around the shows and now we're no longer producing shows.

Finally I just want to say with some of the trends, especially in Egypt, I don't think every trend is for every dancer. Certain body types look better in some costumes than others. I personally don't care for the costumes with the garter belt. I think that is just pushing it too far from the authentic bellydance. I try to always keep in mind different sizes for all women and I'm probably considered by today's standard more conservative with the costumes. At one time I was probably pushing the edge a little bit when I did some mini skirts but I mean that's nothing compared to now. It was an ode to Tina Turner.

4. What was the weirdest trend that you saw? What is one that you wish would return?

One of the oddest things I saw was when they started putting giant flowers on the hips or they would put lots of ruffle on the hips. That's only good only for the dancer that has no hips but any other woman it just would look big and unflattering. So I never really liked that trend of making the hips look puffy. Something that I would like to return to is something that I am very loyal to now; which is I love the glamour and the old fashioned glitz and sophistication of the gowns. For me the gowns are everything!

5. What is the process of importing a costume? Do you contact the designer first and have them design for you or do they give you what they already have?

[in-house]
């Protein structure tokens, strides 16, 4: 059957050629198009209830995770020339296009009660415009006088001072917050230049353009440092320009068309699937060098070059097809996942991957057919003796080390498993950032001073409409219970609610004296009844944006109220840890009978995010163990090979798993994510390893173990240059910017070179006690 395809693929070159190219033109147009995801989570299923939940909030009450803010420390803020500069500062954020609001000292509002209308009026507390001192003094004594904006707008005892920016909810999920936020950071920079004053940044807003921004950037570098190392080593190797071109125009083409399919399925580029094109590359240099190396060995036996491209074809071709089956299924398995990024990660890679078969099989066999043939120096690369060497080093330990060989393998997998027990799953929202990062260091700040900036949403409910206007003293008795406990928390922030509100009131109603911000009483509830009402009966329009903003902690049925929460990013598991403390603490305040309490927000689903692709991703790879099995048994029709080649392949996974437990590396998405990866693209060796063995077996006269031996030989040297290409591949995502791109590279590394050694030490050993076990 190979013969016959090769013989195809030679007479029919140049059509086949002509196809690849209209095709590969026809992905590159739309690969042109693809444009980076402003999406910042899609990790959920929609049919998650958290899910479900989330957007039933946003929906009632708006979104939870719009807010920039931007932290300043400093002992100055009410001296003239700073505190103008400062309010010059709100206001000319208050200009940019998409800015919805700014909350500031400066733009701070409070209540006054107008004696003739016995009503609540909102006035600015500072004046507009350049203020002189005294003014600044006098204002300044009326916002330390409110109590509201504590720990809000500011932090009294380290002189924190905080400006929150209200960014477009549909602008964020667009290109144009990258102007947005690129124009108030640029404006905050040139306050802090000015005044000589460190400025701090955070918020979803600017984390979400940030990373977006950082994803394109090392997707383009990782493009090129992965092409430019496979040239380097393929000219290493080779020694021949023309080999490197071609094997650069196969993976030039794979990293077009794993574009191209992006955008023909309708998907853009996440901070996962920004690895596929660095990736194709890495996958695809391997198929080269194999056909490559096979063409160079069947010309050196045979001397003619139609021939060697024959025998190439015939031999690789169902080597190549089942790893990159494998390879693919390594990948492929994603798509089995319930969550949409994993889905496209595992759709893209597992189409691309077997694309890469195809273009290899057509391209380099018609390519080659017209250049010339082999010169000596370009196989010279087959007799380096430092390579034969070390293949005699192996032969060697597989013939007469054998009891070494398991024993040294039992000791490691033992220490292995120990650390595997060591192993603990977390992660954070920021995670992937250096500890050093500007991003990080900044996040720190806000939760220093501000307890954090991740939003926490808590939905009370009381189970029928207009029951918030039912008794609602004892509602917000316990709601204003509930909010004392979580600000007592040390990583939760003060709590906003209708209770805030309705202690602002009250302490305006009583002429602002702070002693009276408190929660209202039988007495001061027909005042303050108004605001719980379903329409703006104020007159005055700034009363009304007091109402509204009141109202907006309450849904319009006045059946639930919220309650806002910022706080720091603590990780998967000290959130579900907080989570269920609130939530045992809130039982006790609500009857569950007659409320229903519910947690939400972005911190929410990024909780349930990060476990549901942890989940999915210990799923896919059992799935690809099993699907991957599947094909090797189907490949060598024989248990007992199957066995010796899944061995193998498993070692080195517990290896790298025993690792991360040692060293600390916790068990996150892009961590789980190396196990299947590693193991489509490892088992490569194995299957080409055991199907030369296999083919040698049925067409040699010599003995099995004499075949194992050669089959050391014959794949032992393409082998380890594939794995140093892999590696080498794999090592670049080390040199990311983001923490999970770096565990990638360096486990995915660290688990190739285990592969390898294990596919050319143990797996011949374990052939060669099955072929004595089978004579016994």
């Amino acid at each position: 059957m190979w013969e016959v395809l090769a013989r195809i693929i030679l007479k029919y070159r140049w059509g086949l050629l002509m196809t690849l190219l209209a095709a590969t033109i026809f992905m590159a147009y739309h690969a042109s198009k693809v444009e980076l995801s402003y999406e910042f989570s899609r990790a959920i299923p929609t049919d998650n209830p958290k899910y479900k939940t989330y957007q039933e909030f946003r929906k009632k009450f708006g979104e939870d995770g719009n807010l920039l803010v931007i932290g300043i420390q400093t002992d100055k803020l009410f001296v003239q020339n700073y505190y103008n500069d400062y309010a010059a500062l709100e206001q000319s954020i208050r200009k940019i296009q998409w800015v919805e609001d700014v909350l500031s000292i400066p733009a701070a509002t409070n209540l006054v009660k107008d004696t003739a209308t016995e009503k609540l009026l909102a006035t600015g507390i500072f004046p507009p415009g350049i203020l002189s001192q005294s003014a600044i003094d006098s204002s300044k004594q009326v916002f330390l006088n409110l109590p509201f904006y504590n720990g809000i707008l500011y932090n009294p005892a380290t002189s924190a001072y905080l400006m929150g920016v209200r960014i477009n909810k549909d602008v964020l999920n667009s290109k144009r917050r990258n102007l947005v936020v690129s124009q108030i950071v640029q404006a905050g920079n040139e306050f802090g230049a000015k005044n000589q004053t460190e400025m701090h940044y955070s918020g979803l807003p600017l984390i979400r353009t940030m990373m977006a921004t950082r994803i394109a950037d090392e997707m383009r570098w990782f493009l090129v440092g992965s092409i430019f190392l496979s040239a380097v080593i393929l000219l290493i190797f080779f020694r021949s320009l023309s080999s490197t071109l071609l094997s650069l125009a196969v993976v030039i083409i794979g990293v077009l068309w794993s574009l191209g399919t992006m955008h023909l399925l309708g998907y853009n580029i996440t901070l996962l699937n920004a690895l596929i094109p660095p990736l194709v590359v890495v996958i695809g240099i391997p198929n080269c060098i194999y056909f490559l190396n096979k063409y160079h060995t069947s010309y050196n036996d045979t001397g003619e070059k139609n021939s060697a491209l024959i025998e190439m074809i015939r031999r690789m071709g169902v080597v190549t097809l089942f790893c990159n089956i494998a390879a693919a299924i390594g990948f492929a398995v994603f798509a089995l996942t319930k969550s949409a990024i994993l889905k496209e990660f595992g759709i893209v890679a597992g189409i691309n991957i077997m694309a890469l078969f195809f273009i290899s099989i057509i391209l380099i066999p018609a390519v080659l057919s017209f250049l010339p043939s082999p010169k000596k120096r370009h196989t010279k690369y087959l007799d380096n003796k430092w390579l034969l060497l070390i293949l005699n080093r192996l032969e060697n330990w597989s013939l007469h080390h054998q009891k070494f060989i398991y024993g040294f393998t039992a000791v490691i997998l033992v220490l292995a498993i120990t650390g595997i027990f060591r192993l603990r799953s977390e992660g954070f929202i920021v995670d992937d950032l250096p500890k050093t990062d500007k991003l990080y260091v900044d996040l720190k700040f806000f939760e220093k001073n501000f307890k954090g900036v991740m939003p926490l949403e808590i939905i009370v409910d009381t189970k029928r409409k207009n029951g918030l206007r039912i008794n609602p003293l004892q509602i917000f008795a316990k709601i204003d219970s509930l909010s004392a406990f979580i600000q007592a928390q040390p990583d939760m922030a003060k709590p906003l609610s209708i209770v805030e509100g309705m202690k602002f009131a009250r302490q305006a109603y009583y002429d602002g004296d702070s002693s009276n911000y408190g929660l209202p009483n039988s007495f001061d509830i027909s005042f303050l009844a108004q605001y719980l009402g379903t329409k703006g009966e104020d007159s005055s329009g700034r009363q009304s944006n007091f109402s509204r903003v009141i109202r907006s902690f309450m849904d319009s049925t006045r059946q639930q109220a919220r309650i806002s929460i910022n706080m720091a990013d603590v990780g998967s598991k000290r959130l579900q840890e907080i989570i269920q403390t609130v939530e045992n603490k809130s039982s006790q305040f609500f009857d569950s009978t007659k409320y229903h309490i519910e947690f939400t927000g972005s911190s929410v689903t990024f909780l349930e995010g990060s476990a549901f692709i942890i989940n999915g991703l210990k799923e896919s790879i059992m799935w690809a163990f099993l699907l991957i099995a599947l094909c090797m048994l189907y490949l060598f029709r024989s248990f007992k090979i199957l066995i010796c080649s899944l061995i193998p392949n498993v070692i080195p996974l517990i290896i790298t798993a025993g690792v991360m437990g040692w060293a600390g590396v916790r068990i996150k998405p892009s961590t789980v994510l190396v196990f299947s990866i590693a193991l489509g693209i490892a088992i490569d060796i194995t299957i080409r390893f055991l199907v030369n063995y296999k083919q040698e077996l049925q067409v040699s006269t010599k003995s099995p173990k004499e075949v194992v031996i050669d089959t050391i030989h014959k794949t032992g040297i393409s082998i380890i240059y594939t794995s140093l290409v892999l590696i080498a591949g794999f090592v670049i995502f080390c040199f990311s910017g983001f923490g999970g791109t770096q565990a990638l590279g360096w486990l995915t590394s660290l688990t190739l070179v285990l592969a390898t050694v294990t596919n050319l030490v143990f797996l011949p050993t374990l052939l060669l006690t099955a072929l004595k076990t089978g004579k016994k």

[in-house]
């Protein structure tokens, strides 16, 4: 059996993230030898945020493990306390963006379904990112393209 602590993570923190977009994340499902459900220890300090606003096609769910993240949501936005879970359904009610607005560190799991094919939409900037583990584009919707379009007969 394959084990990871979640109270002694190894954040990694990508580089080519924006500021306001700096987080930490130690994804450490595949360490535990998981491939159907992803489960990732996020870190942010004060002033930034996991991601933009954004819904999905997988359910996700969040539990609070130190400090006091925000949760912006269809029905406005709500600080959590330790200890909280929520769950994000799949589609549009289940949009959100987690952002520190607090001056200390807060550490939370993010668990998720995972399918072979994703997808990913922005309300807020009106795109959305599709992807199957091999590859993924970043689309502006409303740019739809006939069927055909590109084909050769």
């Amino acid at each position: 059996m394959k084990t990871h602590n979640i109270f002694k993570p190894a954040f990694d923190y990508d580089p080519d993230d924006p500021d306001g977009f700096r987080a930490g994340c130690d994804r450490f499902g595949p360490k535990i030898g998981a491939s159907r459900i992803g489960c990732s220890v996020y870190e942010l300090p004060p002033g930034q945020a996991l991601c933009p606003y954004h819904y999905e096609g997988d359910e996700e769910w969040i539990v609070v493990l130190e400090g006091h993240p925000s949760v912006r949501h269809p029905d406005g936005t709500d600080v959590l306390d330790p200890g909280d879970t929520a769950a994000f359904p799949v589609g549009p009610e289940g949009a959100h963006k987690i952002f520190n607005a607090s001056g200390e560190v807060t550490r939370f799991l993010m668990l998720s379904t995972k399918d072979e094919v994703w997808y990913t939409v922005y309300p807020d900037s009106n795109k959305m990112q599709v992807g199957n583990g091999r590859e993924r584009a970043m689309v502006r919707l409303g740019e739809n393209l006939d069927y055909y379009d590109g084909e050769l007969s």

It's complicated but here's the short answer. The process is that you work with a shipping company and you have them do the documentation and they ship it to the USA. I work with several designers and many designers are now their own stand-alone company. There are many that I worked with from larger design houses that I helped create a name for themselves with my help and suggestions. I can tell you some of them are loyal to me to this day and some others forgot who helped them along the way. A lot of Egyptians designers will tell you that I helped a lot of people by importing their work. My scope of people that I work with has narrowed but at one point I was working with 32 different crews and now I have a handful. The business has changed and I try to diversify the circle of people that I work with. Some do gowns better, so do bras and belts, some people work better with photos or drawings that I make. Sometimes I will even give a design to 4 or 5 different designers and each designer will do it a different way, which is always entertaining! The process is never the same, its never cut and dry. That's why Egypt is Egypt and it's ever evolving. I do have one design that I call the "Joharah Design" that I've had done over and over for 25 years. A lycra mini skirt under with fabric draped on top and fringe, very easy to step into. The bra is usually asymmetrical in design.